Enforcing filial piety is no solution to China's pension shortfall
Chang Ping says the new law requiring people to take care of their parents may have something to do with the yawning gap in China's pension fund, plagued by corruption and inefficiencies
Lawyer Zhou Litai became famous over a decade ago for being a champion of workers' rights. Based in Shenzhen, he fought for compensation for dozens of young workers who lost limbs or suffered other serious injuries at work.
Their cases were not complicated. All employers were required by law to contribute to their employees' social security fund, which, in the event of an accident that led to injury, would pay for their medical expenses and part of their living costs. But this rarely happened in reality.
A judge I interviewed for the story said that injured workers did not receive their rightful compensation for the simple reason that there were too many workers for the too few resources in the social security fund. So workers whose bosses flouted the law - by not paying the insurance - were in fact lucky: in these cases, the judges would be free to impose hefty damages on the employers for a quick resolution.
It was only when I read a China Business Times report this May that I finally understood why the Shenzhen social security fund was so poor. It was not only because there were many injured workers, but also because much of the money had been used elsewhere.
Between 1982 and 1996, the Shenzhen social security authority was found to have taken a total of 1.76 billion yuan (HK$2.2 billion using current exchange rates) out of the fund for investment in 145 projects. Officials said all money had since been returned, along with a profit of about 1 billion yuan over 14 years - a rate of return which internet users noted was even lower than bank interest.
Shenzhen officials also stressed that the money was taken out of the work injury fund, and not the pension fund.
The misuse of social security funds is not new, of course. The corruption case of former Shanghai party secretary Chen Liangyu in 2006 involved the misappropriation of billions of yuan of the city's pension fund. In the end, nearly 30 officials were arrested and more than 20 of them were convicted. In 2007, then Shanghai mayor Han Zheng said all the money taken had been recovered, plus interest, to the tune of 3.7 billion yuan.
The enactment last Monday of an amended law for the "Protection of the Rights and Interests of Elderly People" has renewed public interest in China's social security fund. The law says "elderly people should live out their years in the family home, where members of the family should respect and care for them". This was an improvement from the wording of the original law, which simply stated that care of the elderly should be the family's responsibility.
A new provision of the law also requires children to take care of the "psychological needs of elderly people" so they don't feel neglected, and says those who don't live with their parents must visit them often and send them greetings.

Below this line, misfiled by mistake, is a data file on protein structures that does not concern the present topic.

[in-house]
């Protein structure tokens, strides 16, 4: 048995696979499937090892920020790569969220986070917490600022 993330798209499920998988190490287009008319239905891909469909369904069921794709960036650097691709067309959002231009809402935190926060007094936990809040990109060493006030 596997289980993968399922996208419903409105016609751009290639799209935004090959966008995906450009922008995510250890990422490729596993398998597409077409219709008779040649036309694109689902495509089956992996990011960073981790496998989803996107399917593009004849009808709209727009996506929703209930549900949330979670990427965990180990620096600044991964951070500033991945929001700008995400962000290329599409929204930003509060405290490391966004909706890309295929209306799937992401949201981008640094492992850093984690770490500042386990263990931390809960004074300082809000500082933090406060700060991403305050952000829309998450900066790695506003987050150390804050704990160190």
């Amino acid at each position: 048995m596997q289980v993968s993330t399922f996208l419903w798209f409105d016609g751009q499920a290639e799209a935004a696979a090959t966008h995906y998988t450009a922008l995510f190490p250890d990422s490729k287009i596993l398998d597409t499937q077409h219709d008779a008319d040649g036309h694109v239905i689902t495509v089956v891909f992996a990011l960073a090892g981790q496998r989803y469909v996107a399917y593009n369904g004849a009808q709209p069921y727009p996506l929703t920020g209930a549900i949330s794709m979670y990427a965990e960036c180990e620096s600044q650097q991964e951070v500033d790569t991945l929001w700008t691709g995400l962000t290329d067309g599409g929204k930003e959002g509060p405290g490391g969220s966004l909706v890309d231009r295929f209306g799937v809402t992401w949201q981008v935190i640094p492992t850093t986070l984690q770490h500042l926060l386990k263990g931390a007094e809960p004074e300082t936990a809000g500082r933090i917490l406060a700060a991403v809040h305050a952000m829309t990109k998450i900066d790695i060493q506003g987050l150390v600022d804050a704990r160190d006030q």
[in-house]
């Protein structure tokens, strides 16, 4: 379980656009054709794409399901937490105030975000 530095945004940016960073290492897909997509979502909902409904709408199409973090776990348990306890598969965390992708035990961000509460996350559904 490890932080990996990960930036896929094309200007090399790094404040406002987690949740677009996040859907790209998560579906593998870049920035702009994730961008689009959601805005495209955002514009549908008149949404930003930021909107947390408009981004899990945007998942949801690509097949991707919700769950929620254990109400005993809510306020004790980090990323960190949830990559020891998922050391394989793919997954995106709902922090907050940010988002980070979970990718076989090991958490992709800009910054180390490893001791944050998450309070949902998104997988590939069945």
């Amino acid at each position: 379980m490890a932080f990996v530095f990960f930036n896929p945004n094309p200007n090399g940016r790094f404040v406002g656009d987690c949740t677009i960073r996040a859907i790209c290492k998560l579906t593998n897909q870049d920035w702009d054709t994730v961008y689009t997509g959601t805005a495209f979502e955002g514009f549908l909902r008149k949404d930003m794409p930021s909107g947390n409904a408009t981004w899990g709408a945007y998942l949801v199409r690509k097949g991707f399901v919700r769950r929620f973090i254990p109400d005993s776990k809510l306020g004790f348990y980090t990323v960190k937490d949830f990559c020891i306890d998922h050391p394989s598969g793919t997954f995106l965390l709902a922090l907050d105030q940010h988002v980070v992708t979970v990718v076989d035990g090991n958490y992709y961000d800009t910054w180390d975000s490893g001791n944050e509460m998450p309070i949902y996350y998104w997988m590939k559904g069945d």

This quickly became known as the "Visit Home Often" provision. The diffi-culty of enforcing such a law has made it a joke among internet users. Just how often is "often"? A visit once or twice a year would already be plenty for Chinese working overseas. Migrant workers who take up jobs in the coastal cities may live closer to home, but the travel expense and time away from work are still too hefty for them to bear more than once a year, even if they long to see the parents and children they've left behind.
Many people believe the government is resorting to the law to regulate moral behaviour because of worries over the social security fund. They say the government is essentially telling its citizens: forget about relying on social security for your pension needs, as people in modern societies do; just make sure you have children to fall back on, as in the old days.
In old photos now posted online, officials promoting birth control are seen holding up banners with the slogan that promised people they could "rely on the government in old age". That has morphed through the years to become "rely on yourself in your old age, don't ask the country for help".
The truth is that, even if there were no corruption, China's social security fund would still fall short. A report published this year by the China Research Centre on Ageing forecast that the number of elderly people would top 200 million for the first time, to reach 202 million, or some 14.8 per cent of the population.
In a report on China's "pension black hole" last year, Capital Week magazine said a study jointly led by Bank of China chief economist Cao Yuanzheng suggested that the pension shortfall this year could reach a hefty 18.3 billion yuan.
At the China Development Forum in March, the newly appointed minister of finance, Lou Jiwei , said there were too many loopholes in China's administrative systems, including the social security fund. "If we don't fix these systemic loopholes and put in place good management and the appropriate limits and incentives, no matter how much money we put in, the fund would still be drained," he said.
At the Boao Forum for Asia held in April, Dai Xianglong , party chief of the National Council for Social Security Fund, said two things should be done to tackle the problem: postpone the retirement age at an appropriate time, and increase the strategic reserves in the fund.
Frankly, for many internet users, a first step would be for government officials to disclose their assets.
Chang Ping is a current affairs commentator writing on politics, society and culture. This commentary is translated from the Chinese